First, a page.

Tell us a bit about yourself.
I was born in Bury but I was raised down south, and I’m 52 years old.
How long have you sold Big Issue North for?
I have been selling the magazine for about four years or so this time around. But I’ve sold it before in the past. Sales aren’t great at the moment. No one has any money now and the first thing that people do when they are struggling is stop giving to other people, don’t they? I get by. I do what I can. But it’s hard. I am here every day on my pitch, out in all weathers, trying to make enough money.
Where are you staying at the moment?
I did have a flat until recently but I lost it, so I’m back in B&Bs and staying at friends’ houses. Floating all over the place – it depends on the day really. I was in the flat for a couple of years and I got some support with the rent but I couldn’t afford things like bills and stuff so I had to give it up. It was just too much.
Where are you sleeping tonight?
I haven’t got a clue yet. The weekends are usually sorted, but Mondays are a problem. I haven’t got a regular place to go. If I make enough money, then I will hopefully get a B&B. If not, I know someone who will take Bumper in for the night, but I’ll have to take care of myself.
Tell us about Bumper, your dog.
Bumper is my life. I would do anything for him. He’s 13 years old now but he’s doing okay. He gets support from the charity Street Paws* who provide free vet care and stuff like that. He’s a pit bull, which means he needs to be registered under the Dangerous Dog Act – although he’s soft as anything. It does mean I have problems with his former owner though. If a dog is categorised as “dangerous” then they have to have a legal owner and it’s hard to get that changed. Bumper’s former owner – who gave him up years ago – actually took him off me for about six months and refused to give him back. It was awful – the worst six months of my life. But there was very little I could do about it. Still in the end, I did manage to get him back.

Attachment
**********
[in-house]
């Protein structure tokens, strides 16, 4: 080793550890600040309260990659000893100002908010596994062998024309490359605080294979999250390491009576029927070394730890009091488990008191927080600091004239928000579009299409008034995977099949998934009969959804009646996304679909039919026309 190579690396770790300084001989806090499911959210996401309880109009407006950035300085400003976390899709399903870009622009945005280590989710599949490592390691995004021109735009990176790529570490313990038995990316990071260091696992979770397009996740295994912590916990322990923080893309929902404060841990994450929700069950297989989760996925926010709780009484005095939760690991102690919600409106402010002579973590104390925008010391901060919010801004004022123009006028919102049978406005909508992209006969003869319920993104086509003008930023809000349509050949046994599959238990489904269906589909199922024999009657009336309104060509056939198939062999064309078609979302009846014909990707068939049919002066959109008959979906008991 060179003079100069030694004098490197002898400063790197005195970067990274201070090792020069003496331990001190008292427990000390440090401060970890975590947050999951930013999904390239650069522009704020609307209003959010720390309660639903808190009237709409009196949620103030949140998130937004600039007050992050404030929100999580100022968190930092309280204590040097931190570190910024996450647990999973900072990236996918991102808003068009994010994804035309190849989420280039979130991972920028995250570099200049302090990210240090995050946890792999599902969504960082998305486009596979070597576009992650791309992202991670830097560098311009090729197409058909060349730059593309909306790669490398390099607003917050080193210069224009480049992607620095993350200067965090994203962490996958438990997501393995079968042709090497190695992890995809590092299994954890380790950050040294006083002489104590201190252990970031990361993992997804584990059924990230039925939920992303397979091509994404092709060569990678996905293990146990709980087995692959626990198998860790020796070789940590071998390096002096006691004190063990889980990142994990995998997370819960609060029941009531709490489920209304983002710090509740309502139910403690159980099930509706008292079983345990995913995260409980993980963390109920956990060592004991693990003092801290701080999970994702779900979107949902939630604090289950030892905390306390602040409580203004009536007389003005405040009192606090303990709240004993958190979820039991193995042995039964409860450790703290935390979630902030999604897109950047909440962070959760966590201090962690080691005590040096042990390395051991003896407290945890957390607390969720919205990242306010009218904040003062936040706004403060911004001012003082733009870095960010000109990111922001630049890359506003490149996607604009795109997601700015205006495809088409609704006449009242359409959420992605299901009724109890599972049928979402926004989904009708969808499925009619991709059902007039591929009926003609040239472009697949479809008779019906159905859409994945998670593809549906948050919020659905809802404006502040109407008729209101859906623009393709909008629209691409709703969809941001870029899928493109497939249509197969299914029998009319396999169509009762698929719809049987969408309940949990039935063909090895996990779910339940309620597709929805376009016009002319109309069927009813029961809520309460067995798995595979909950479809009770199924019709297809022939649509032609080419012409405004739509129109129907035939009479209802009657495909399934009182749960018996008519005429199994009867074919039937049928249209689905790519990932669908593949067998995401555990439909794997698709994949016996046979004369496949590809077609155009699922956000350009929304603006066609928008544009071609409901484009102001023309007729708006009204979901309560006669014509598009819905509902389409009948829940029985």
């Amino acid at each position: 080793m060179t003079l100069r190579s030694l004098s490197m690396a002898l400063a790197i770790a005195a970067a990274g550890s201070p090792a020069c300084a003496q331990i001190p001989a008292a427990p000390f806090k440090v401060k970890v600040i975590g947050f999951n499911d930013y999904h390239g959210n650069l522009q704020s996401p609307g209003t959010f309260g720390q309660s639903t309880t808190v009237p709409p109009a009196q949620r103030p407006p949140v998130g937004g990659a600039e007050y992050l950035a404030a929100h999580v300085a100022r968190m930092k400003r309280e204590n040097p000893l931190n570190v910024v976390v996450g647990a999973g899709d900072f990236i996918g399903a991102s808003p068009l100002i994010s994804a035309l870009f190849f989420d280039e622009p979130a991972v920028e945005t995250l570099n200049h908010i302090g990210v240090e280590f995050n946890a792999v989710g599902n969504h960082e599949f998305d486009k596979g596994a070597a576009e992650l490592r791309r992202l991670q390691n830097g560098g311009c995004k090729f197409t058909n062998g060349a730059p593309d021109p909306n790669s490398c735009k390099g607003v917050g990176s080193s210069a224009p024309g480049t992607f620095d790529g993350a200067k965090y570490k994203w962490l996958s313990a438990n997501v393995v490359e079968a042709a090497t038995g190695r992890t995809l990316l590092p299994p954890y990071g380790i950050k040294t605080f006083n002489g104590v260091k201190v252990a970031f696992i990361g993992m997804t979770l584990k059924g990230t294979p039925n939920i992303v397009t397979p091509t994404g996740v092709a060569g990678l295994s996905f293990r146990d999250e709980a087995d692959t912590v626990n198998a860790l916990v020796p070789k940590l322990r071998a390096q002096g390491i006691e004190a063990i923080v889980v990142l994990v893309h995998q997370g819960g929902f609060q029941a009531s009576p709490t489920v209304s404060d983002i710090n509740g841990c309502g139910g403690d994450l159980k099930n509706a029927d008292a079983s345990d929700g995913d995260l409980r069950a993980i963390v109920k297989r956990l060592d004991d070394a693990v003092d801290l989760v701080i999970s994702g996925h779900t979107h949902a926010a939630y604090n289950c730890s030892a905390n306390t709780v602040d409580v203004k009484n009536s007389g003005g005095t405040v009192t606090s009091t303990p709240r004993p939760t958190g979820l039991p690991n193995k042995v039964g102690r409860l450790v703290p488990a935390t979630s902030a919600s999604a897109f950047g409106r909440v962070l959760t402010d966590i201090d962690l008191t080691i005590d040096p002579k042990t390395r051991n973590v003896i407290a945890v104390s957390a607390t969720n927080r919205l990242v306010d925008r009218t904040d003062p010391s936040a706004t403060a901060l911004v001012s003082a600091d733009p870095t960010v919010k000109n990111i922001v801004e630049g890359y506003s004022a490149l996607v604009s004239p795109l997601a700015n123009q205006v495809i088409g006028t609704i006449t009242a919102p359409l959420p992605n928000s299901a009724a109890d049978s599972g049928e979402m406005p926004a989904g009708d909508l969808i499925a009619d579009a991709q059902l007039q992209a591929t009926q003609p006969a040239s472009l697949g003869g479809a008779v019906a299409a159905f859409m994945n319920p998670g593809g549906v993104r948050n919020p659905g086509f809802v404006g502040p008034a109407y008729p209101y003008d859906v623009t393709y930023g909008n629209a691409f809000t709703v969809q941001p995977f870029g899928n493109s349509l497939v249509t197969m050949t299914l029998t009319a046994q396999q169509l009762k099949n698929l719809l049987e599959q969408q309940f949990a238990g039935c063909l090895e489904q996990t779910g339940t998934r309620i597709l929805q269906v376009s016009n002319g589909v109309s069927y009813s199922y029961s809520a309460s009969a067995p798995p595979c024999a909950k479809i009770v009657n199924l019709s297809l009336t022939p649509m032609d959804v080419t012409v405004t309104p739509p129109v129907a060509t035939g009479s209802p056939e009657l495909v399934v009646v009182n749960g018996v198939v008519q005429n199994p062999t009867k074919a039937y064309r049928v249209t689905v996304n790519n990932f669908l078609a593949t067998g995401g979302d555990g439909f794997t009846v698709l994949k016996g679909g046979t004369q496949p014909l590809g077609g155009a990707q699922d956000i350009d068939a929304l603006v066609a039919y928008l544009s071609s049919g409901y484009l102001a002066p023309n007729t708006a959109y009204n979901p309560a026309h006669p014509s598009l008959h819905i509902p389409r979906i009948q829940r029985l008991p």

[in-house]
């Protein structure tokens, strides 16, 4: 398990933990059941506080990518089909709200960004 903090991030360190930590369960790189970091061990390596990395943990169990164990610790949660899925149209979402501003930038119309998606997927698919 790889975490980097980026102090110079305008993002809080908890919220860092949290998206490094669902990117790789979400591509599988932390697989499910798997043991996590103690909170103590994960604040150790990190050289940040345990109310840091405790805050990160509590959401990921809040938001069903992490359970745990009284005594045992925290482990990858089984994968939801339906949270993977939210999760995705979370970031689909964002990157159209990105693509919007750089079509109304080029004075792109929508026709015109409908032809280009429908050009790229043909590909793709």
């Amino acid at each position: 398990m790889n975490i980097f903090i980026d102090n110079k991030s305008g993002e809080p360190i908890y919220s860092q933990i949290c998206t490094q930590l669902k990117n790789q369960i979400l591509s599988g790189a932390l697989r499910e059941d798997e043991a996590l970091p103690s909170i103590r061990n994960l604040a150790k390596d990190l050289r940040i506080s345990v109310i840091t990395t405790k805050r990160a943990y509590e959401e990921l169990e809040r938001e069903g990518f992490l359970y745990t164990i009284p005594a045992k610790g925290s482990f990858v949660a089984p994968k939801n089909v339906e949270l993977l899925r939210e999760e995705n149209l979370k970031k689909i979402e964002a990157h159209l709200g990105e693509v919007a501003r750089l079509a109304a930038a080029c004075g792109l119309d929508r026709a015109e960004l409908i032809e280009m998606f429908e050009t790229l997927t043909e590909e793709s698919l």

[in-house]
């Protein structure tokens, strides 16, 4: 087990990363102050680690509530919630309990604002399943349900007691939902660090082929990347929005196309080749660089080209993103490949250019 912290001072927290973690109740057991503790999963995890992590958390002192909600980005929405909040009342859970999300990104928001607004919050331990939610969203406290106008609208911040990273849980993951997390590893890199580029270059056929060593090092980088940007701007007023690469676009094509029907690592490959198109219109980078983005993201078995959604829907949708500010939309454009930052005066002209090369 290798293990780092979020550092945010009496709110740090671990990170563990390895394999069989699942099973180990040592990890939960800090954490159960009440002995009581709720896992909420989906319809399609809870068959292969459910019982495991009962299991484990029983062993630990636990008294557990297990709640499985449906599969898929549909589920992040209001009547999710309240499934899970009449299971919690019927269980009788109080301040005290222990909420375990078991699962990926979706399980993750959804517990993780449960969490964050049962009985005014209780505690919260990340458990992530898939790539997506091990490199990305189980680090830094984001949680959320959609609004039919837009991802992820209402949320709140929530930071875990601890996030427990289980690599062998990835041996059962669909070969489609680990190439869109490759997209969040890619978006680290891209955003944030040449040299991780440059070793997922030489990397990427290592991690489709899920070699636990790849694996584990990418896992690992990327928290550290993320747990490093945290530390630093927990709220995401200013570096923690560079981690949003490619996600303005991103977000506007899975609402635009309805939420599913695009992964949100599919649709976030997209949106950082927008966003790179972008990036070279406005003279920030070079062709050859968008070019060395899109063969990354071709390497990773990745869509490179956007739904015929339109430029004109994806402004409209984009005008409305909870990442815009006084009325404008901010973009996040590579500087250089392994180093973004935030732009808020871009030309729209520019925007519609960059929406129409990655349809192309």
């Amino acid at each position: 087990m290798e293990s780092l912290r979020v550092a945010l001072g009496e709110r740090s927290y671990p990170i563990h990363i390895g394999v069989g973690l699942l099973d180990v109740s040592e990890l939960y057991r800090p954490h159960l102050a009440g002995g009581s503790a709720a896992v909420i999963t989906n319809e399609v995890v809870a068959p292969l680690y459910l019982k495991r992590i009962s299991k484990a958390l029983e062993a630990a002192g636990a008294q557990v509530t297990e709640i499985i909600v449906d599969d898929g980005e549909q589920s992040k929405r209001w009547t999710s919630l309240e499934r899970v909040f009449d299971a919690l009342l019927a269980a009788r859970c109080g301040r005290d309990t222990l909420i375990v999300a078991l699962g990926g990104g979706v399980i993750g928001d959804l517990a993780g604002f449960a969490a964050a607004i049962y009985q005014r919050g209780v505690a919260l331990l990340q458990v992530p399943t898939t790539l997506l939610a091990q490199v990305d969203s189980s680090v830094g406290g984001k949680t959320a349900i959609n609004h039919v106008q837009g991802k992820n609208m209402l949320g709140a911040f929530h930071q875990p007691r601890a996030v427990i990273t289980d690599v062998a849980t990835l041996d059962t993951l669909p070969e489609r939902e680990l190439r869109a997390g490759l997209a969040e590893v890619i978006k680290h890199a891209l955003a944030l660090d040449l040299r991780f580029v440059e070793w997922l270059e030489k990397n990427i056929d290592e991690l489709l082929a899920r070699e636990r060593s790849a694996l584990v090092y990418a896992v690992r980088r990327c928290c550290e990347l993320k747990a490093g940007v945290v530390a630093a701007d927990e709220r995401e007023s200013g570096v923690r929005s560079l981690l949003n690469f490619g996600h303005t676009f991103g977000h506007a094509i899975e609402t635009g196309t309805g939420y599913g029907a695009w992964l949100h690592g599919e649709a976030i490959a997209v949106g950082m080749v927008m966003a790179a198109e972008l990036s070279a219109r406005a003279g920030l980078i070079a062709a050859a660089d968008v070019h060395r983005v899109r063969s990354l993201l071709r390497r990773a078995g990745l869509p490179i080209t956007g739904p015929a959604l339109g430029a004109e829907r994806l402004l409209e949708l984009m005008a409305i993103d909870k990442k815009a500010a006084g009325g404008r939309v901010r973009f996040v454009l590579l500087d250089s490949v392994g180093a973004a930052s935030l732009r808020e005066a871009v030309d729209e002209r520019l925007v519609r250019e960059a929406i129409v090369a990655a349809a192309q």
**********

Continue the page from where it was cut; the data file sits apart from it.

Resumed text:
How did you become homeless?
Mental health problems. It messed my life up. I had a nightmare childhood. I got put in care at the age of six because I was a nightmare, because of my mental health problems. I was sent back home at 12 but then kicked out when I was 16. That’s my experience of family. After I left home, I got a job and things were fine. I only ended up the streets about ten, 12 years ago. The first time was when I had a job that included accommodation in the grounds. The company went bankrupt and closed down and I had nowhere else to go. Then I got a place but I had trouble with the neighbours.
What’s your plan for the future?
Survive until Bumper dies. After that, I don’t know. As long as he’s alive, I’ll be okay. After that, I don’t care. You’ve only got one life, and you just have to keep going, don’t you? Just have to take every day as it comes and maybe cry afterwards. I keep going for Bumper. He’s my baby. I’d be lost without him.
Do you have a message for your customers?
Thanks for buying the magazine and for your support. And also, please start using cash again! I don’t have a card machine because I don’t have a bank account. I rely on people having cash.